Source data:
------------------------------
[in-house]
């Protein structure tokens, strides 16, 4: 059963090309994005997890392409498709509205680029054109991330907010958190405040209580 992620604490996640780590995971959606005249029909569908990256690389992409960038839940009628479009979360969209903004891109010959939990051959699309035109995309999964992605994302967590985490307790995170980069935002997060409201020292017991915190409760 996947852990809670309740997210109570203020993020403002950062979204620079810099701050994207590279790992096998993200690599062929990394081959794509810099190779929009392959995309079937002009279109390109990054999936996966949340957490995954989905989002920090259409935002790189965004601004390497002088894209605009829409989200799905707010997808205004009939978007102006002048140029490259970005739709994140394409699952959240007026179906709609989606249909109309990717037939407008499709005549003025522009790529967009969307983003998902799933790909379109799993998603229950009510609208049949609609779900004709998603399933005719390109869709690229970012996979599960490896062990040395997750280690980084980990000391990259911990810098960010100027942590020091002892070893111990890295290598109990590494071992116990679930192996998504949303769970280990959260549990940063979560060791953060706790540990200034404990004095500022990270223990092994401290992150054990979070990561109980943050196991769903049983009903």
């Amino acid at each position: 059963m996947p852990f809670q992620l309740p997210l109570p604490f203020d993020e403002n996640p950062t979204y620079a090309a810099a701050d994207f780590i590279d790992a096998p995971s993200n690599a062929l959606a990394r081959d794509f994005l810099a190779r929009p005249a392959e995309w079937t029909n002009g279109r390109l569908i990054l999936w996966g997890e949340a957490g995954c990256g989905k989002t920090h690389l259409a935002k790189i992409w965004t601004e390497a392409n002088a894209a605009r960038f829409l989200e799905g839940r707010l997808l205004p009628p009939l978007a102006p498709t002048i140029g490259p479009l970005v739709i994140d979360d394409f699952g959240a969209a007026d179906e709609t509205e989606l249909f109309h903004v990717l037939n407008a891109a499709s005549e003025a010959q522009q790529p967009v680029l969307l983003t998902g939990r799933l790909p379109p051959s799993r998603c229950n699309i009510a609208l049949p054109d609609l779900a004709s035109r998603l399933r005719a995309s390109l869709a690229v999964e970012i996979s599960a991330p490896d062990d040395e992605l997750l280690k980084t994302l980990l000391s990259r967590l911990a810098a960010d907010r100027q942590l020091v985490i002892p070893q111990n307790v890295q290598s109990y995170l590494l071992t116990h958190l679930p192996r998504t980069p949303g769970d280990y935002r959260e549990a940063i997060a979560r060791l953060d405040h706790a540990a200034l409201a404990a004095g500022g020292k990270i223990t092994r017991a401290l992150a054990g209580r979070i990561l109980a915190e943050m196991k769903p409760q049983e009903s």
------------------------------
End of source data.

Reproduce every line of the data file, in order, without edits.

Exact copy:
[in-house]
């Protein structure tokens, strides 16, 4: 059963090309994005997890392409498709509205680029054109991330907010958190405040209580 992620604490996640780590995971959606005249029909569908990256690389992409960038839940009628479009979360969209903004891109010959939990051959699309035109995309999964992605994302967590985490307790995170980069935002997060409201020292017991915190409760 996947852990809670309740997210109570203020993020403002950062979204620079810099701050994207590279790992096998993200690599062929990394081959794509810099190779929009392959995309079937002009279109390109990054999936996966949340957490995954989905989002920090259409935002790189965004601004390497002088894209605009829409989200799905707010997808205004009939978007102006002048140029490259970005739709994140394409699952959240007026179906709609989606249909109309990717037939407008499709005549003025522009790529967009969307983003998902799933790909379109799993998603229950009510609208049949609609779900004709998603399933005719390109869709690229970012996979599960490896062990040395997750280690980084980990000391990259911990810098960010100027942590020091002892070893111990890295290598109990590494071992116990679930192996998504949303769970280990959260549990940063979560060791953060706790540990200034404990004095500022990270223990092994401290992150054990979070990561109980943050196991769903049983009903």
């Amino acid at each position: 059963m996947p852990f809670q992620l309740p997210l109570p604490f203020d993020e403002n996640p950062t979204y620079a090309a810099a701050d994207f780590i590279d790992a096998p995971s993200n690599a062929l959606a990394r081959d794509f994005l810099a190779r929009p005249a392959e995309w079937t029909n002009g279109r390109l569908i990054l999936w996966g997890e949340a957490g995954c990256g989905k989002t920090h690389l259409a935002k790189i992409w965004t601004e390497a392409n002088a894209a605009r960038f829409l989200e799905g839940r707010l997808l205004p009628p009939l978007a102006p498709t002048i140029g490259p479009l970005v739709i994140d979360d394409f699952g959240a969209a007026d179906e709609t509205e989606l249909f109309h903004v990717l037939n407008a891109a499709s005549e003025a010959q522009q790529p967009v680029l969307l983003t998902g939990r799933l790909p379109p051959s799993r998603c229950n699309i009510a609208l049949p054109d609609l779900a004709s035109r998603l399933r005719a995309s390109l869709a690229v999964e970012i996979s599960a991330p490896d062990d040395e992605l997750l280690k980084t994302l980990l000391s990259r967590l911990a810098a960010d907010r100027q942590l020091v985490i002892p070893q111990n307790v890295q290598s109990y995170l590494l071992t116990h958190l679930p192996r998504t980069p949303g769970d280990y935002r959260e549990a940063i997060a979560r060791l953060d405040h706790a540990a200034l409201a404990a004095g500022g020292k990270i223990t092994r017991a401290l992150a054990g209580r979070i990561l109980a915190e943050m196991k769903p409760q049983e009903s």